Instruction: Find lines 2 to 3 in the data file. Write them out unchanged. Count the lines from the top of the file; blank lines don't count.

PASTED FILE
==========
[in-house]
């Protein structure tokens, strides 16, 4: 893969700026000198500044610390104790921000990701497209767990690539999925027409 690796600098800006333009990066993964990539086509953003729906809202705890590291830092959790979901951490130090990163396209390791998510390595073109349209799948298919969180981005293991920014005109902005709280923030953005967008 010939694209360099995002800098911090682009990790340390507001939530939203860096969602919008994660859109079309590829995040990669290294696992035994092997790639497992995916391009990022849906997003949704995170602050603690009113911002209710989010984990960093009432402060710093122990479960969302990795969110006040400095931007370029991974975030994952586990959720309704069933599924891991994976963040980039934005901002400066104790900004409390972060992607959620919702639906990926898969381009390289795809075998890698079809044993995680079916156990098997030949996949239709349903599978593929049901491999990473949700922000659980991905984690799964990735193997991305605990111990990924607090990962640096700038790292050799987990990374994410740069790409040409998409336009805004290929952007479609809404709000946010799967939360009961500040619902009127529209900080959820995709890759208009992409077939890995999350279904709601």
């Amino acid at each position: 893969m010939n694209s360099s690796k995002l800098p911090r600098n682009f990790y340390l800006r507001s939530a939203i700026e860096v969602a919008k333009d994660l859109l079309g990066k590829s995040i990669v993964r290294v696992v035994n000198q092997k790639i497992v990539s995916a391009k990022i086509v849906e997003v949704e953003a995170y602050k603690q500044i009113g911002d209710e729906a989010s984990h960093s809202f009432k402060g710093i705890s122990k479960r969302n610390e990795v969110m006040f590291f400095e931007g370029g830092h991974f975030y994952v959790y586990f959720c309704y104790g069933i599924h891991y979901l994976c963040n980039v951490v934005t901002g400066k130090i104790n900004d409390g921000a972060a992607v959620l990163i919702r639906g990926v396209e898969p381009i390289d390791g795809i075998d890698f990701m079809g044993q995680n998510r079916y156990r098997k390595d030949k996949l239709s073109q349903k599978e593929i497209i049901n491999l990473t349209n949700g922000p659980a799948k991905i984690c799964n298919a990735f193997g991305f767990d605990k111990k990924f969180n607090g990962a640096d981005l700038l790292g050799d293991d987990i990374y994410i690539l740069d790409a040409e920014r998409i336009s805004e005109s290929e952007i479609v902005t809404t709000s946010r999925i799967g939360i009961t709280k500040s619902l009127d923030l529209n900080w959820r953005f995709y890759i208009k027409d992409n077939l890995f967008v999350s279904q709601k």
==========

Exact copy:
């Protein structure tokens, strides 16, 4: 893969700026000198500044610390104790921000990701497209767990690539999925027409 690796600098800006333009990066993964990539086509953003729906809202705890590291830092959790979901951490130090990163396209390791998510390595073109349209799948298919969180981005293991920014005109902005709280923030953005967008 010939694209360099995002800098911090682009990790340390507001939530939203860096969602919008994660859109079309590829995040990669290294696992035994092997790639497992995916391009990022849906997003949704995170602050603690009113911002209710989010984990960093009432402060710093122990479960969302990795969110006040400095931007370029991974975030994952586990959720309704069933599924891991994976963040980039934005901002400066104790900004409390972060992607959620919702639906990926898969381009390289795809075998890698079809044993995680079916156990098997030949996949239709349903599978593929049901491999990473949700922000659980991905984690799964990735193997991305605990111990990924607090990962640096700038790292050799987990990374994410740069790409040409998409336009805004290929952007479609809404709000946010799967939360009961500040619902009127529209900080959820995709890759208009992409077939890995999350279904709601």
């Amino acid at each position: 893969m010939n694209s360099s690796k995002l800098p911090r600098n682009f990790y340390l800006r507001s939530a939203i700026e860096v969602a919008k333009d994660l859109l079309g990066k590829s995040i990669v993964r290294v696992v035994n000198q092997k790639i497992v990539s995916a391009k990022i086509v849906e997003v949704e953003a995170y602050k603690q500044i009113g911002d209710e729906a989010s984990h960093s809202f009432k402060g710093i705890s122990k479960r969302n610390e990795v969110m006040f590291f400095e931007g370029g830092h991974f975030y994952v959790y586990f959720c309704y104790g069933i599924h891991y979901l994976c963040n980039v951490v934005t901002g400066k130090i104790n900004d409390g921000a972060a992607v959620l990163i919702r639906g990926v396209e898969p381009i390289d390791g795809i075998d890698f990701m079809g044993q995680n998510r079916y156990r098997k390595d030949k996949l239709s073109q349903k599978e593929i497209i049901n491999l990473t349209n949700g922000p659980a799948k991905i984690c799964n298919a990735f193997g991305f767990d605990k111990k990924f969180n607090g990962a640096d981005l700038l790292g050799d293991d987990i990374y994410i690539l740069d790409a040409e920014r998409i336009s805004e005109s290929e952007i479609v902005t809404t709000s946010r999925i799967g939360i009961t709280k500040s619902l009127d923030l529209n900080w959820r953005f995709y890759i208009k027409d992409n077939l890995f967008v999350s279904q709601k």